The Raiders are scheduled to move to Las Vegas next year, and they had a problem. Their team wasn’t good, and after the Khalil Mack trade they had virtually no star to sell their new fans other than Carr, whose future has been a regular topic of discussion.

That star problem is solved.

Brown gives the Raiders some more credibility, some excitement heading into a new market, and some positive news. There hasn’t been much of the latter over the past year. From a marketing standpoint alone, it probably would have been worth more to Davis and the Raiders to overpay in a trade for Brown, and they ended up getting him fairly cheap. Las Vegas has its first football star.

Who lost in the Antonio Brown trade?

Pittsburgh Steelers

The haul the Steelers got should have been shocking to everyone. A third- and a fifth-round pick for a generational player isn’t a lot. And they take on a $21.1 million cap hit, which OverTheCap believes is the largest dead money hit ever, and about 11.2 percent of each team’s 2019 salary cap.

Over and over, Steelers general manager Kevin Colbert said the team would only trade Brown if it benefited them, and only for significant compensation. Nope and nope. The Steelers aren’t a better team without Brown, and they’re not better with more than 10 percent of the cap tied up in a receiver who will be playing for another team.

The most troubling part is this is the second time the Steelers have been surprised by a player exerting his power. They seemed surprised that Le’Veon Bell held out on a second franchise tag last season, and blindsided when Brown reportedly vowed to not report to Buffalo. By not letting Brown and agent Drew Rosenhaus talk trade with teams during the process, the Steelers were sending a message that they controlled the process, when that couldn’t have been more wrong.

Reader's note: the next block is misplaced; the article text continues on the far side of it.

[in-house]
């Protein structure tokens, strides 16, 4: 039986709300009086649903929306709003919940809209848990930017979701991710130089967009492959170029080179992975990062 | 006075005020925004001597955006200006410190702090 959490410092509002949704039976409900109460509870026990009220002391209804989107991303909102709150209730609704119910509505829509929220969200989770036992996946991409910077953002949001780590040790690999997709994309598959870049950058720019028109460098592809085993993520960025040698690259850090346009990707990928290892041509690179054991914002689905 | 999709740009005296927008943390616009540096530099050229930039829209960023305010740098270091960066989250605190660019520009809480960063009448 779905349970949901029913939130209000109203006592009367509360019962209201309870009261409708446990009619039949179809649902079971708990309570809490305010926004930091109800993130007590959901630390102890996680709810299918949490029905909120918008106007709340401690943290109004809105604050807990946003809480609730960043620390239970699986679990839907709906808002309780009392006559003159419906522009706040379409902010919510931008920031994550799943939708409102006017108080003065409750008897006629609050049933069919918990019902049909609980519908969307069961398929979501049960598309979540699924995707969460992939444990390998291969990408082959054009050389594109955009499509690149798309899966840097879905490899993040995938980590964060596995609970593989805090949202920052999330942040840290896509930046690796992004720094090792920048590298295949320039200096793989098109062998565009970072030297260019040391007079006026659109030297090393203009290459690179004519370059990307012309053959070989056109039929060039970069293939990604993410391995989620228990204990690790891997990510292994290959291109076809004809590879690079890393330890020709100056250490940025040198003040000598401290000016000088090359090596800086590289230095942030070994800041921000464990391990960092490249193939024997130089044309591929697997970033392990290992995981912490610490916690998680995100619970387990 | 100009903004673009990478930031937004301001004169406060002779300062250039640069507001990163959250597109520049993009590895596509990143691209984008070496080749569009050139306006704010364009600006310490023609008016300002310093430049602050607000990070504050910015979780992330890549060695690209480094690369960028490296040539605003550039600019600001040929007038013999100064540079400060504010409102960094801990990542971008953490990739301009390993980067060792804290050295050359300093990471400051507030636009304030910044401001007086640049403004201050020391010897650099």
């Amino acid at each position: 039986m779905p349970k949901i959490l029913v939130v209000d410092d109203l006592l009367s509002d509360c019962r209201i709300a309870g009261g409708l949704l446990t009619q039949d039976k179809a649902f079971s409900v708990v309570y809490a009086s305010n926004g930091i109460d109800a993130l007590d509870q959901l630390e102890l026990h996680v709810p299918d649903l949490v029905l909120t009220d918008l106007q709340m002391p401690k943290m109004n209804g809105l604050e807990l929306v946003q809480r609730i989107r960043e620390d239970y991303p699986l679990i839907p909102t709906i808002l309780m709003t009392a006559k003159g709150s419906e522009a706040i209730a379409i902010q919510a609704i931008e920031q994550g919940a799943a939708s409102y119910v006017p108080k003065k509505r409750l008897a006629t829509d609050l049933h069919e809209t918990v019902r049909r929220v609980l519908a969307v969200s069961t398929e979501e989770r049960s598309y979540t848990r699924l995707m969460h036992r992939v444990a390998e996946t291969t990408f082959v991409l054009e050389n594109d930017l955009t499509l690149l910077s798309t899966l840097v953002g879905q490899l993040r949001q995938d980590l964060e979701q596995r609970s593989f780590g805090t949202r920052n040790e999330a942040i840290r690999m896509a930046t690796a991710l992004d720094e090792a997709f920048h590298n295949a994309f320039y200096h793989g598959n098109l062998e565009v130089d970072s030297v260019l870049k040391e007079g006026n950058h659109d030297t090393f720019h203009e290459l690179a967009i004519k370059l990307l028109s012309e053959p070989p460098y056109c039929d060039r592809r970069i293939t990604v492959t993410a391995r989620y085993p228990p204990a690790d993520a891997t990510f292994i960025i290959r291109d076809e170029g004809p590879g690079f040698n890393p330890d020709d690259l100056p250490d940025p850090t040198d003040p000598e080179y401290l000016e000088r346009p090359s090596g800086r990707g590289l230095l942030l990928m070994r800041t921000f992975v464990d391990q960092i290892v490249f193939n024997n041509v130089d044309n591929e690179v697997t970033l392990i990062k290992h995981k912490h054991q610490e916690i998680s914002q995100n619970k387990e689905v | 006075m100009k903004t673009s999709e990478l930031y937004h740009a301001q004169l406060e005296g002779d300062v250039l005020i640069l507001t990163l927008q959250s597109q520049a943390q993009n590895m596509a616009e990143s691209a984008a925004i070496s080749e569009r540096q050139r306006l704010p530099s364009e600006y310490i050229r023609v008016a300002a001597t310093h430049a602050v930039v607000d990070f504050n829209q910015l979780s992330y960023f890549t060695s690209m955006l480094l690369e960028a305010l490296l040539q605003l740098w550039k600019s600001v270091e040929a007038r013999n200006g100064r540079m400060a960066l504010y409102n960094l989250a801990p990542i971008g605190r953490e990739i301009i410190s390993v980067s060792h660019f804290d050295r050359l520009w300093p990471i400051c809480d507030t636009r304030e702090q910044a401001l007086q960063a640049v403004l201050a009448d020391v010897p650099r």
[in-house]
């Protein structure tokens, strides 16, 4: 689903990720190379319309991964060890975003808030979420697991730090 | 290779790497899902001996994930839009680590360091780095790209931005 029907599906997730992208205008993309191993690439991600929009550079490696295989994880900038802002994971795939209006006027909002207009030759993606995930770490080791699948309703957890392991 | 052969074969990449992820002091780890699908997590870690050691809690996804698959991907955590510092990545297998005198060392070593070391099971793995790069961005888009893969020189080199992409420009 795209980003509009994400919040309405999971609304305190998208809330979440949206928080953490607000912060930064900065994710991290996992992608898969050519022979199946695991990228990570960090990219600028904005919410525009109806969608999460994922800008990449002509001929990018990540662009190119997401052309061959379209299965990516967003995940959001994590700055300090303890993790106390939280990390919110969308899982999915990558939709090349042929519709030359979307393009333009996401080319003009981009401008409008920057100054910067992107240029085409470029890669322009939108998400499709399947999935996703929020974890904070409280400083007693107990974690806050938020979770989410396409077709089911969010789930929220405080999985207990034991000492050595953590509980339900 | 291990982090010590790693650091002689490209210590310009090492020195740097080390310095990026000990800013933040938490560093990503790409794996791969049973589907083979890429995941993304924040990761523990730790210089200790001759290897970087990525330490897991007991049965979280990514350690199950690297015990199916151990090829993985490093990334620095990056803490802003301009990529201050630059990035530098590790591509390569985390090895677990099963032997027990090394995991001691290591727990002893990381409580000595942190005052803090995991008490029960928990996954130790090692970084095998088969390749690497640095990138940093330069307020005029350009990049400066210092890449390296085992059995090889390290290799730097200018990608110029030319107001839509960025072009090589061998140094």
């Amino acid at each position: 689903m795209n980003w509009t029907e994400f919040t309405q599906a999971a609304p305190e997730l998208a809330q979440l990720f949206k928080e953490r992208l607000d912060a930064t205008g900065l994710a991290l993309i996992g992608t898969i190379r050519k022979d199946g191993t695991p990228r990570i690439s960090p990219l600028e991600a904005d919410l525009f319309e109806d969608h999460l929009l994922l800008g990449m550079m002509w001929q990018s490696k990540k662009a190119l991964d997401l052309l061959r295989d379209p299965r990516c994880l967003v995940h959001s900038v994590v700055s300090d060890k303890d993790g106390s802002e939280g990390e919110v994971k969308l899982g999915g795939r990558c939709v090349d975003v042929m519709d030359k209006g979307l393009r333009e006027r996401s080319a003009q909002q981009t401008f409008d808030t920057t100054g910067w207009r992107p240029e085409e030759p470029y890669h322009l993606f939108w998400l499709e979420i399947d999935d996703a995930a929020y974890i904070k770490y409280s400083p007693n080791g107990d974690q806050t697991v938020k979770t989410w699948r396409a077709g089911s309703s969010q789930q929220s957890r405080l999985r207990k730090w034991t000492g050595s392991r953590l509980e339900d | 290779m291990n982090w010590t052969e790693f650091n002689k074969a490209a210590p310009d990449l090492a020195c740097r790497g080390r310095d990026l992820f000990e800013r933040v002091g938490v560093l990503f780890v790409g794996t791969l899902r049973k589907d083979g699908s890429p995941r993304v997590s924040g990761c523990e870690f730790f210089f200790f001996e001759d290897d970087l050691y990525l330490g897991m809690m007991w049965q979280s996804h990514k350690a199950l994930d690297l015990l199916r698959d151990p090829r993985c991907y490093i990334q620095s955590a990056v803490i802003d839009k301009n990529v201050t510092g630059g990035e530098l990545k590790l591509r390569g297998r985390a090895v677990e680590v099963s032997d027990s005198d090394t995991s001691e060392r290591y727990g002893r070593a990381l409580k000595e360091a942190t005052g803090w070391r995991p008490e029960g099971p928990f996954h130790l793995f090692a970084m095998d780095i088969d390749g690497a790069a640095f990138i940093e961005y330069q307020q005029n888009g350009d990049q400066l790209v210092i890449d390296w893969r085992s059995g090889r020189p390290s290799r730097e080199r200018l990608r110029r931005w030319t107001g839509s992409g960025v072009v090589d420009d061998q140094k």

To think the Steelers had arguably the best running back and receiver in football, and all they’ll get back for both is a third- and fifth-round pick ... that’s rough.

Other NFL contenders

Now that it’s done and we’ve seen the price for Brown, which was a third- and fifth-round pick and a $12 million raise ... no other team was willing to add more?

The Packers didn’t want to give Aaron Rodgers an all-time great receiver at the cost of, say, a second- and fifth-round pick and some of the cap space they have? The Saints couldn’t have fit it under the cap? The Titans didn’t feel it was worth getting Marcus Mariota another legitimate option, which they need?

If you look at what the Raiders paid and think it’s low, you also have to wonder why the other teams that could have significantly improved their Super Bowl chances with Brown weren’t willing to spend a little more.

Ben Roethlisberger

Everyone has heard numerous tales about Brown by now. It’s possible he is a pain in the locker room and the trade is addition by subtraction. Weirder things have happened.

Realistically, Roethlisberger just lost an incredible receiver and between losing Brown and Bell, has seen his Super Bowl window close at least a bit.

Roethlisberger turned 37 on March 2. He led the NFL in passing yards last season but a big part of that was Brown being able to get open practically whenever he wants. Roethlisberger and Brown were as fun to watch as any quarterback-receiver combination. JuJu Smith-Schuster is good and someone like James Washington might develop into a good No. 2 option. But you don’t just lose a player like Brown and not feel it.

The Steelers are further from a Super Bowl than they were before Brown’s midnight tweet early Sunday. And given Roethlisberger’s age, that probably affects him the most.

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Frank Schwab is a writer for Yahoo Sports. Have a tip? Email him at shutdown.corner@yahoo.com or follow him on Twitter! Follow @YahooSchwab